While many students were busy enjoying summer vacation, our nation’s hardworking school nutrition professionals were also staying busy, dedicating their time to training and meal planning for the upcoming school year. During National School Lunch Week (October 15-19), USDA recognizes the tireless effort and love that goes into preparing school lunches for 30 million children.
Well before our youngsters headed back to class, this past summer both the Minnesota Department of Education and the Montana Department of Public Instruction made the most of their Team Nutrition Training Grant funding. This is important funding that provides culinary job skills training for their respective school nutrition professionals. The trainings help school managers and cooks prepare healthy meals that use local foods in their menus, while reflecting regional and local food preferences.
At Montana’s Cook Fresh School Nutrition Institute, school nutrition staff learned to incorporate more “from scratch” meals, integrating USDA Foods and locally produced foods. While in the Gopher State, trainings included sessions to prepare Minnesota-grown vegetables, including cabbage, kale and sweet potatoes. Participants also learned to create flavor stations, designed to complement school food offerings. These flavor stations provide an array of low-sodium spices and herbs that students can use to best accommodate their tastes.
Last month, USDA’s Team Nutrition initiative once again underscored their commitment to school meals, releasing a Menu Planner for School Meals, a comprehensive guide highlighting the meal planning flexibilities in the National School Lunch Program. The resource includes 25 spotlights, featuring innovative menu planning techniques in schools across the nation. Often times, the best ideas originate from the local level, and countless recommendations can be found in this free guide.
School lunch is an important part of the school day, supporting kids’ learning, growth, and health. For some children, school meals can provide up to half of the day’s calories. Curious about what foods are included in school lunch? Check out this free MyPlate Guide to School Lunch Infographic (PDF, 688 KB).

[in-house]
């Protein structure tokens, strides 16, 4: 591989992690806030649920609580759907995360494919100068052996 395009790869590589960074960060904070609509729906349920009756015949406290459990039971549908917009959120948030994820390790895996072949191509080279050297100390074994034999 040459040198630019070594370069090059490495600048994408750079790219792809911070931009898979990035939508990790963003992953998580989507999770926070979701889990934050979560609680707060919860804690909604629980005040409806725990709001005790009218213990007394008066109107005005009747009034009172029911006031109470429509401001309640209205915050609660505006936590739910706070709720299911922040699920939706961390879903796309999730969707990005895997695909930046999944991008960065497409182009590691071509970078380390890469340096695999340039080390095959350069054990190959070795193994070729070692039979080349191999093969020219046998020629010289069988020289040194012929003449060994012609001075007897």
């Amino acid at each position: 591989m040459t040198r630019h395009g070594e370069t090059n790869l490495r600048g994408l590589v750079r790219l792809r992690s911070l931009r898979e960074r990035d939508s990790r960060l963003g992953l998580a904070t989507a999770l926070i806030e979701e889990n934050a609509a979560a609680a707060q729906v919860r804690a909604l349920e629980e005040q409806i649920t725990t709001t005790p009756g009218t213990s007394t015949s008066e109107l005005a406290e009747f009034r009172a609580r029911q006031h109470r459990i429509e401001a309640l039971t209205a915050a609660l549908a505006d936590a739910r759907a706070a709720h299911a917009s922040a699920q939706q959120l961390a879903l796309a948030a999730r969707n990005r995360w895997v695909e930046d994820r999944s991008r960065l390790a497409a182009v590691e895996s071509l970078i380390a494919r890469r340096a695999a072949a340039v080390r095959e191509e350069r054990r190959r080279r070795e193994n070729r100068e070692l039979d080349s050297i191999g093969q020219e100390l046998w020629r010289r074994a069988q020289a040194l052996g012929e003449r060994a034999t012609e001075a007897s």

USDA’s Team Nutrition initiative provides a number of other free training resources for school nutrition professionals. Explore them all on the Team Nutrition website. And don’t forget to thank your local school nutrition professionals during National School Lunch Week.
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More schools are not participating in NSLP due to the high expense. Why is the reimbursement for meals so low? Our low income students are going hungry.
@Laura Lindsey - Thank you for your comment and your concern for feeding hungry children. The National School Lunch Program reimbursement rates are set by law and are adjusted each year based on inflation. Schools in lower income areas (and serve over 60 percent of their meals at the free or reduced rate) receive a slightly higher rate of reimbursement. In addition to the reimbursement provided by the Federal government, some State and local governments provide additional funds to help support the school meals program. Schools also often rely on the sales of other foods in the cafeteria to increase their revenues. For specific information on reimbursement rates, please visit the following link: www.fns.usda.gov/school-meals/rates-reimbursement.
Thank you for your question and your interest in the school meal programs.